The acronym as it currently stands has another version (LGBTQQIP2SAA), though critics argue that having it in extended form both loses its meaning and power, and also becomes something of a lengthy matter that countless would not remember. Indeed, debating over letters and language often becomes difficult and heated, and many anti-LGBT individuals and others question why label, however a label on oneself as a self-directed element is incredibly powerful and incredibly validating due to the many cases that are forcibly hidden away from embodying theirs, as well as unifying those called much worse under something of a beacon. Criticism of labels, acronymisation and naming, unless it is towards derogatory or unhelpful terms, is entirely unnecessary and, unfortunately, something that detracts from the cause- unification, solidarity and cohesion within a community that has suffered suppression and oppression for so long.

The iconic Pride flag
The iconic Pride flag

This content is accurate and true to the best of the author’s knowledge and is not meant to substitute for formal and individualized advice from a qualified professional.

© 2020 TheSexBucket

Comments

    0 of 8192 characters used
    Post Comment

    No comments yet.

    working

    This website uses cookies

    As a user in the EEA, your approval is needed on a few things. To provide a better website experience, hubpages.com uses cookies (and other similar technologies) and may collect, process, and share personal data. Please choose which areas of our service you consent to our doing so.

    For more information on managing or withdrawing consents and how we handle data, visit our Privacy Policy at: https://maven.io/company/pages/privacy

    Show Details
    Necessary
    HubPages Device IDThis is used to identify particular browsers or devices when the access the service, and is used for security reasons.
    LoginThis is necessary to sign in to the HubPages Service.
    Google RecaptchaThis is used to prevent bots and spam. (Privacy Policy)
    AkismetThis is used to detect comment spam. (Privacy Policy)
    HubPages Google AnalyticsThis is used to provide data on traffic to our website, all personally identifyable data is anonymized. (Privacy Policy)
    HubPages Traffic PixelThis is used to collect data on traffic to articles and other pages on our site. Unless you are signed in to a HubPages account, all personally identifiable information is anonymized.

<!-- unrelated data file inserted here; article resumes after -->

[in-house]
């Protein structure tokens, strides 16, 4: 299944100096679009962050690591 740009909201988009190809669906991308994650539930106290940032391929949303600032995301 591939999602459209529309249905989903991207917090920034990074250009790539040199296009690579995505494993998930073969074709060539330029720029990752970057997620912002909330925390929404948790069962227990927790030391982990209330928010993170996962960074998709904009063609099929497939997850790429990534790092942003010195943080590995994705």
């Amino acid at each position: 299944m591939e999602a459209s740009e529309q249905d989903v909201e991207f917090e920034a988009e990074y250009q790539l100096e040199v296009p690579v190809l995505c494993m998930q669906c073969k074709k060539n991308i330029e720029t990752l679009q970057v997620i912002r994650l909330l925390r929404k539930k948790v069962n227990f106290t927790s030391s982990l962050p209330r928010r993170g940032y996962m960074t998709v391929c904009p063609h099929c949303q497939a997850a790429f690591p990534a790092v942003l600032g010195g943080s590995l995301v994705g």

Amazon Web ServicesThis is a cloud services platform that we used to host our service. (Privacy Policy)
    CloudflareThis is a cloud CDN service that we use to efficiently deliver files required for our service to operate such as javascript, cascading style sheets, images, and videos. (Privacy Policy)
    Google Hosted LibrariesJavascript software libraries such as jQuery are loaded at endpoints on the googleapis.com or gstatic.com domains, for performance and efficiency reasons. (Privacy Policy)
    Features
    Google Custom SearchThis is feature allows you to search the site. (Privacy Policy)
    Google MapsSome articles have Google Maps embedded in them. (Privacy Policy)
    Google ChartsThis is used to display charts and graphs on articles and the author center. (Privacy Policy)
    Google AdSense Host APIThis service allows you to sign up for or associate a Google AdSense account with HubPages, so that you can earn money from ads on your articles. No data is shared unless you engage with this feature. (Privacy Policy)
    Google YouTubeSome articles have YouTube videos embedded in them. (Privacy Policy)
    VimeoSome articles have Vimeo videos embedded in them. (Privacy Policy)
    PaypalThis is used for a registered author who enrolls in the HubPages Earnings program and requests to be paid via PayPal. No data is shared with Paypal unless you engage with this feature. (Privacy Policy)
    Facebook LoginYou can use this to streamline signing up for, or signing in to your Hubpages account. No data is shared with Facebook unless you engage with this feature. (Privacy Policy)
    MavenThis supports the Maven widget and search functionality. (Privacy Policy)
    Marketing
    Google AdSenseThis is an ad network. (Privacy Policy)
    Google DoubleClickGoogle provides ad serving technology and runs an ad network. (Privacy Policy)
    Index ExchangeThis is an ad network. (Privacy Policy)
    SovrnThis is an ad network. (Privacy Policy)
    Facebook AdsThis is an ad network. (Privacy Policy)
    Amazon Unified Ad MarketplaceThis is an ad network. (Privacy Policy)
    AppNexusThis is an ad network. (Privacy Policy)
    OpenxThis is an ad network. (Privacy Policy)
    Rubicon ProjectThis is an ad network. (Privacy Policy)
    TripleLiftThis is an ad network. (Privacy Policy)
    Say MediaWe partner with Say Media to deliver ad campaigns on our sites. (Privacy Policy)
    Remarketing PixelsWe may use remarketing pixels from advertising networks such as Google AdWords, Bing Ads, and Facebook in order to advertise the HubPages Service to people that have visited our sites.
    Conversion Tracking PixelsWe may use conversion tracking pixels from advertising networks such as Google AdWords, Bing Ads, and Facebook in order to identify when an advertisement has successfully resulted in the desired action, such as signing up for the HubPages Service or publishing an article on the HubPages Service.
    Statistics
    Author Google AnalyticsThis is used to provide traffic data and reports to the authors of articles on the HubPages Service. (Privacy Policy)
    ComscoreComScore is a media measurement and analytics company providing marketing data and analytics to enterprises, media and advertising agencies, and publishers. Non-consent will result in ComScore only processing obfuscated personal data. (Privacy Policy)
    Amazon Tracking PixelSome articles display amazon products as part of the Amazon Affiliate program, this pixel provides traffic statistics for those products (Privacy Policy)
    ClickscoThis is a data management platform studying reader behavior (Privacy Policy)